"A charming little place to find in a green hollow of the moors, it is all up and down with a scurrying stream winding among houses scattered here and there standing at all angles." Hutton-le-Hole has changed little since Arthur Mee wrote this some 70 years ago, although he would no doubt be surprised by its present popularity. Its history of farming, weaving and mining can best be appreciated in the Ryedale Folk Museum.
From here we start our 9 mile walk which attempts to do justice to the wide variety of beautiful scenery which surrounds the village, from moorland and forest to picturesque dales and rich arable land. Walk down the main street and in 100 yards turn left at the first footpath sign, just beyond the church. The path soon leaves the houses and crosses several fields before entering a pretty wood. Go right when you reach the Hutton to Lastingham road which runs here on the edge of the moors.
Distance: 9 miles
Time: 5 hours
Conditions: no steep climbs, signing 80% complete [in 2007]
Refreshments: Hutton-le-Hole, Lastingham, Gillamoor
OS Explorer Map OL26
Originally published: 10 August 2007
In less than half a mile turn left through a gate on to High Cross Plain. Follow the track as it bears to the right along the walled boundary between the cultivated land and the moor. In about 400 yards leave the path at Camomile Farm and join the access track which drops into Lastingham.
This is an ancient place, mentioned by Bede as the site of the 7th century monastery founded by the brothers, Saints Cedd and Chad. Nothing remains from that time but the church, approached along a broad green causeway, is famous for its apsed crypt of 1078, described by Pevsner as 'unforgettable'.
From the Blacksmith's Arms below the church follow the winding village street past St. Cedd's Well. It is thought that the stone for its canopy came from Rosedale Abbey in the 19th century. Go right at the next junction, signed to Cropton, and then turn right again in 50 yards between Bridge Farm and Prospect Cottage. The lane, a cul de sac, passes an attractive row of cottages. It then turns into a path which, as it climbs a steep bank through trees, is accompanied by a deep hollow way, probably the original entrance to the village from the south.
In a quarter of a mile the path arrives at a road junction. Go straight ahead into Spaunton with its long line of limestone houses. At the end, just after Woodman's Cottage, dated 1695, turn left down Spaunton Lane. A pleasant meander of more than half a mile through wheat fields follows. Turn right at the first junction into Lingmoor Lane, a bridleway which in 300 yards, leads by a gate into a field. Cross this and turn right through another gate. The bridleway continues around the edge of a tree covered quarry. At the end of the trees turn left over a stile and across a large field to Lingmoor Farm, just out of sight over the horizon. (Please note that the short cut marked on the map is easier to use when there are no standing crops).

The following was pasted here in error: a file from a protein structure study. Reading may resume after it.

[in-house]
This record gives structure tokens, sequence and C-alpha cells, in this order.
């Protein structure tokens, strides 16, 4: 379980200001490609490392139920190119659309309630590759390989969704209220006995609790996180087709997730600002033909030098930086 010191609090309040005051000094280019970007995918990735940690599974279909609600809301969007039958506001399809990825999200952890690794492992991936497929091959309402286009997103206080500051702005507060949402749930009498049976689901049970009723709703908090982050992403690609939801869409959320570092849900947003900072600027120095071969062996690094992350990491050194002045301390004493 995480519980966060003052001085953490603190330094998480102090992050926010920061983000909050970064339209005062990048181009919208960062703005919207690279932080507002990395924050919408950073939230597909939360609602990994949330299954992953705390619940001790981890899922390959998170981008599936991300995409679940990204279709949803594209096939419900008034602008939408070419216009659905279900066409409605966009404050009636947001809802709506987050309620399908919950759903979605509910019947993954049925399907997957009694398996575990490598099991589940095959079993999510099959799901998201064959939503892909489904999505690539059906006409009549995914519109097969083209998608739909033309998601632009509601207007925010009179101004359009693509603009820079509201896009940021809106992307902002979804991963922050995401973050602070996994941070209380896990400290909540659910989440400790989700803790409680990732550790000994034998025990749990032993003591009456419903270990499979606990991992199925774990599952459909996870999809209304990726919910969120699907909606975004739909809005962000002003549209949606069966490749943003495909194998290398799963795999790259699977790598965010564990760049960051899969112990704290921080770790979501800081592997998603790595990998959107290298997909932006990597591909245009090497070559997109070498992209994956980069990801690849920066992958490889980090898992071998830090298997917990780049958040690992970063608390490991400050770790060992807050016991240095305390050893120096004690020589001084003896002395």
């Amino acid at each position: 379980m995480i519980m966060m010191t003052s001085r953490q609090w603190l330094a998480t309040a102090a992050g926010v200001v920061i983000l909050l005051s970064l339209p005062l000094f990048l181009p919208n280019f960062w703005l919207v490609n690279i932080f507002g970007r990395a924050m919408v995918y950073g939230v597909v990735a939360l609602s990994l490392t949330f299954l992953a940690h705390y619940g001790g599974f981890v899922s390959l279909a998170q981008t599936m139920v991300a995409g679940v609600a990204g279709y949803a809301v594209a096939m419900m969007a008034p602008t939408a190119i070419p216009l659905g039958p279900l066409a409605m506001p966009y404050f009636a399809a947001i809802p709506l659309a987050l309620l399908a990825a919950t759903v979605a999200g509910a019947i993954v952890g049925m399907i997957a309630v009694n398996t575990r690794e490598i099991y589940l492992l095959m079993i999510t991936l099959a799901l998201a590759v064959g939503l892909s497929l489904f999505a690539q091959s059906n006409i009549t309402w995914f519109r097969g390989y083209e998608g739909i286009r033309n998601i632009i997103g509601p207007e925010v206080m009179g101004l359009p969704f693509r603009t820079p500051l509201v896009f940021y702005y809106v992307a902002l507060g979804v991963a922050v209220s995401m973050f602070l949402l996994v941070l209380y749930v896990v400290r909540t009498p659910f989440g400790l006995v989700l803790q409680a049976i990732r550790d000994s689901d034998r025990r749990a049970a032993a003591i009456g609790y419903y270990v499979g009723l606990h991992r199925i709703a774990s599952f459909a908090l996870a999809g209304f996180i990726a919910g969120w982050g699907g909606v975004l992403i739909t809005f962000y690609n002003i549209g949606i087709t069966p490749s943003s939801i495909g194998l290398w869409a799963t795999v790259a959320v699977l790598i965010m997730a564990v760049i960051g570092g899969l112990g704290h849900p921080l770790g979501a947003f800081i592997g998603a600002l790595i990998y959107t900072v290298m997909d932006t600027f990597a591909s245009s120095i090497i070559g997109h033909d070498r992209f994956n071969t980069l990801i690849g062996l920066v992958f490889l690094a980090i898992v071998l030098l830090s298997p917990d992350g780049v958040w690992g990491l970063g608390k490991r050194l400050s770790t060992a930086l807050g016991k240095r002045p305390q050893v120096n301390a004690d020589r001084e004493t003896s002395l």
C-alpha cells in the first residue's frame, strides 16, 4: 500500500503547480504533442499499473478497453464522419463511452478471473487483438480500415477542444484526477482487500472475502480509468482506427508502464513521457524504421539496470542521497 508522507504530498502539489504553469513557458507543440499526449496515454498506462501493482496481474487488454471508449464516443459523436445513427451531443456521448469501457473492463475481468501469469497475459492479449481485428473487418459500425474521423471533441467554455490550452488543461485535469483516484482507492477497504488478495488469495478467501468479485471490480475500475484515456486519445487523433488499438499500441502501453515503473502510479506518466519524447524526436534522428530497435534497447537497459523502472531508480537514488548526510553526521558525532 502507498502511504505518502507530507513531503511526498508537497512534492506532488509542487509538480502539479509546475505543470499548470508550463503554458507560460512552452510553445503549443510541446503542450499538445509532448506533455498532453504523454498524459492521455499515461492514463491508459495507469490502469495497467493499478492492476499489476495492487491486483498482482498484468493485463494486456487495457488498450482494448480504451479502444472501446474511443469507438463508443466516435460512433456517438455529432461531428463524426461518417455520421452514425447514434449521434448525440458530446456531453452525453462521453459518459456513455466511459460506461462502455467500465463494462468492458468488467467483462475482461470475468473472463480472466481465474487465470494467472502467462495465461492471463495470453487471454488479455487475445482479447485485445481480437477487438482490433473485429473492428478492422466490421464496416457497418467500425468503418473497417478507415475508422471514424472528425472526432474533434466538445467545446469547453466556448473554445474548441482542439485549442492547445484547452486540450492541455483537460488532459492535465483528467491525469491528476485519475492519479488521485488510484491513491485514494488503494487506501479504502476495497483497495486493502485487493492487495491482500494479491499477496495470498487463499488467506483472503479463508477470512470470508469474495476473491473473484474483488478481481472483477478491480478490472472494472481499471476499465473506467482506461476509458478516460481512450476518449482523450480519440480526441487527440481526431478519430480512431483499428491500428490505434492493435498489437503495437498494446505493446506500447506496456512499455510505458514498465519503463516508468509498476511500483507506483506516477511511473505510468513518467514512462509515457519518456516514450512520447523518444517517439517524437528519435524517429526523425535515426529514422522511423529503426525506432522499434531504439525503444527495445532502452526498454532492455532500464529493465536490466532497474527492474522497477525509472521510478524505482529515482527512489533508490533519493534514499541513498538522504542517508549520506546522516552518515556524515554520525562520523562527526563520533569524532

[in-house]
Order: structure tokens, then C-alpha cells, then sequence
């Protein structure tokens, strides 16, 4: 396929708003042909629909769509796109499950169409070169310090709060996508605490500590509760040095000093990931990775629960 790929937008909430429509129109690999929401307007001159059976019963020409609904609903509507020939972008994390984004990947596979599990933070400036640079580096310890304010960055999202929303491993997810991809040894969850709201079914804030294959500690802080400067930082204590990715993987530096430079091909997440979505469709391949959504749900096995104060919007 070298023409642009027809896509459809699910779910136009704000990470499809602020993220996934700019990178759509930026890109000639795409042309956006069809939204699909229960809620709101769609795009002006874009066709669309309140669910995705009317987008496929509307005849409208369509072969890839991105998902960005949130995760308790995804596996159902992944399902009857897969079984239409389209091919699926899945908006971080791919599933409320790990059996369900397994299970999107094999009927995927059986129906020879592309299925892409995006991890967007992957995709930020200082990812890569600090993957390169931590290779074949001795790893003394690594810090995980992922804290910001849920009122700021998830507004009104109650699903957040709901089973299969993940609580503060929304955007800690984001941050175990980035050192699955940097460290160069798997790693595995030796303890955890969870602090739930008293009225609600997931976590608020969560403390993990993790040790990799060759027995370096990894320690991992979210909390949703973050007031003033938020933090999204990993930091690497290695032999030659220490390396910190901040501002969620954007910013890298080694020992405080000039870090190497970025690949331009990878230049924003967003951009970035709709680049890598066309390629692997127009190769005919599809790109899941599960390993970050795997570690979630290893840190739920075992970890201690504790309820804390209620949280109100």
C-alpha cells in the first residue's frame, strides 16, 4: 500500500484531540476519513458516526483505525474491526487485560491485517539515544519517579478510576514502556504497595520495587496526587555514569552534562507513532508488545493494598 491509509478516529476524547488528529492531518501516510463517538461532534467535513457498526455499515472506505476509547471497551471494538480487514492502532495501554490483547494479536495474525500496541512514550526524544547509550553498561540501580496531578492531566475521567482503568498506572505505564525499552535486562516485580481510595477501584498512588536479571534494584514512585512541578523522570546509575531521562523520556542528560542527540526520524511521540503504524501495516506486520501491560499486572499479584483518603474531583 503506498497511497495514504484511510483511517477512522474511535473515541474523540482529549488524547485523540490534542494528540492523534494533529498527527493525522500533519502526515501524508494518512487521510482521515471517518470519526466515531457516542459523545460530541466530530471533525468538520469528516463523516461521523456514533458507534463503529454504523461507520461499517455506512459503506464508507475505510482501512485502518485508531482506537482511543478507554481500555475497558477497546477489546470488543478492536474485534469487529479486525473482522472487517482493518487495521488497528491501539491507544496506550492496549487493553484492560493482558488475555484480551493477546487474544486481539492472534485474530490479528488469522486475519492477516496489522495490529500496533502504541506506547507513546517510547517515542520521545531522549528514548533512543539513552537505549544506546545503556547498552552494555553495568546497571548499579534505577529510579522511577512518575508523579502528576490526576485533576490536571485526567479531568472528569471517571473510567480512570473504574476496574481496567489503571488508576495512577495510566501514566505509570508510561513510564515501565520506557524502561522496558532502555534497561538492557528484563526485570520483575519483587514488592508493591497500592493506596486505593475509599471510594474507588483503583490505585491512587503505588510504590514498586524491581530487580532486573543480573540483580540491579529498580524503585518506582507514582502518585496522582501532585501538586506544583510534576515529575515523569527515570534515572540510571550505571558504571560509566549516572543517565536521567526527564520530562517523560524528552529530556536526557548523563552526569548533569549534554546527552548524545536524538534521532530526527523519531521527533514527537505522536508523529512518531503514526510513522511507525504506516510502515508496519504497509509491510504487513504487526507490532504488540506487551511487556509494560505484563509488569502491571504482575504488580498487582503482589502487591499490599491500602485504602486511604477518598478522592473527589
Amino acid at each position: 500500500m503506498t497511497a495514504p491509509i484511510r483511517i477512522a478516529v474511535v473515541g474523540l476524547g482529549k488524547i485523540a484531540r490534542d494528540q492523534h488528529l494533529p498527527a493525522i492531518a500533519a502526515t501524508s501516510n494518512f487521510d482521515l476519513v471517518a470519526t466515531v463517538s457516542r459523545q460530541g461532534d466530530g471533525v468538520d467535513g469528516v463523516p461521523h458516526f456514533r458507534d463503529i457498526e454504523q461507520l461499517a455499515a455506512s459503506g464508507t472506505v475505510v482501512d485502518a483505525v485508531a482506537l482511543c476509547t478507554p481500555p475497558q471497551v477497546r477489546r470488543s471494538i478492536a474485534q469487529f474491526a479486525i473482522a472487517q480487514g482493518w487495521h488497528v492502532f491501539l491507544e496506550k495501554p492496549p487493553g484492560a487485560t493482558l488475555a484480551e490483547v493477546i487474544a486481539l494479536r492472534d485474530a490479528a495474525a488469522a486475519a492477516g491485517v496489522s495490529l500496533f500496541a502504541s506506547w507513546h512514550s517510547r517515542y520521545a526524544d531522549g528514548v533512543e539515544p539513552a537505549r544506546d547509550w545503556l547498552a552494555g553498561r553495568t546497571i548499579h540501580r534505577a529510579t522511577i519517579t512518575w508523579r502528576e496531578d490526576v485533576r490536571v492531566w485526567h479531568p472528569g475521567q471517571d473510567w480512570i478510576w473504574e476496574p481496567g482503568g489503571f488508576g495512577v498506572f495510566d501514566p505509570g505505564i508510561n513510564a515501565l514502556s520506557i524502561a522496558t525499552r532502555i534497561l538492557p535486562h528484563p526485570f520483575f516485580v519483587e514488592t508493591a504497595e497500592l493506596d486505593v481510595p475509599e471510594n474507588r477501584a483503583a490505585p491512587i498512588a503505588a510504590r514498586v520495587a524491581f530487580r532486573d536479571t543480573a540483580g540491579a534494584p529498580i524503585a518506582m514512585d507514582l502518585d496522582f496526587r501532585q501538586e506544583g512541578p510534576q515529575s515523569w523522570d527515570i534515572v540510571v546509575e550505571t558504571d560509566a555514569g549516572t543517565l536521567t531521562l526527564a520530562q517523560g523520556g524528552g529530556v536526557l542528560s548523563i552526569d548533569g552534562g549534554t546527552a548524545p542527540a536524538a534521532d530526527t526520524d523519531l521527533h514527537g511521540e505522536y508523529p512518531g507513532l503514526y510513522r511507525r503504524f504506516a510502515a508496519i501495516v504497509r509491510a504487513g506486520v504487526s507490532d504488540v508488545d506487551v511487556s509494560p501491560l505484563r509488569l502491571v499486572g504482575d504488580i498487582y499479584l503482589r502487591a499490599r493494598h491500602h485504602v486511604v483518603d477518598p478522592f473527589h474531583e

From the farm go down the track for half a mile to the road from Hutton-le-Hole to Kirkbymoorside and turn left. Follow the road for about 300 yards. After a right hand bend two unsigned paths leave the road into trees on the right. As I discovered the first leads to a
quarry. Take the second which goes across forested open access land past a large pheasant enclosure to Yoad Wath and its picturesque ford over the River Dove. The old cornmill on the far side was converted into a sawmill in the 20th century.
Cross the bridge and follow the lane past the mill for some 200 yards before going right on a path which climbs steeply through thick woodland to a tarred lane. Turn right.
We now head north for about two and a half miles along the west side of Douthwaite Dale, the valley carved by the Dove through limestone hills. Much of the route is along tranquil forest tracks. Few walkers come this way. Follow the lane for about 400 yards to where it turns left and then continue ahead along Back of Parks Road. The name refers to the medieval park of the de Stutevilles and the Nevilles of Kirkbymoorside. It functioned as a hunting reserve as late as Elizabeth I's reign.
In another half mile take a signed bridleway to the right. This descends steeply through trees to the valley floor Further up the dale it crosses two meadows with views of the 500 feet heights of Shepherd's Nab on the far bank. It then returns into Hagg Wood to climb the valley's steep scarp. At the top cross one field before leaving the bridleway on a path which brings you into Gillamoor.
The church, restored by James Smith in 1802, merits a visit. To its left, along the road, is the unmissable Surprise View, a vast panorama of Farndale and the high moors beyond. There's a seat here too for picnics or just for contemplation of the scene and of John Keble's verse carved nearby on the churchyard wall.
To return to Hutton-le-Hole take the path signed to the right of the church gate. This soon drops below the churchyard. In 200 yards turn sharp right down the track to Gillamoor Mill, closed in 1895, but mentioned in records as early as the 12th century. Beyond the bridge over the Dove the path heads towards Grouse Hall but turns right one field short. Head for the far end of a small wood where you cross a beck and climb half a dozen steps to a green lane.
Turn left for some 20 paces to where the path branches off right. Keeping Shepherd's Nab on the right continue over open moorland for some 250 yards to a gate. A narrow path descends from here along a wall side into Hutton-le-Hole.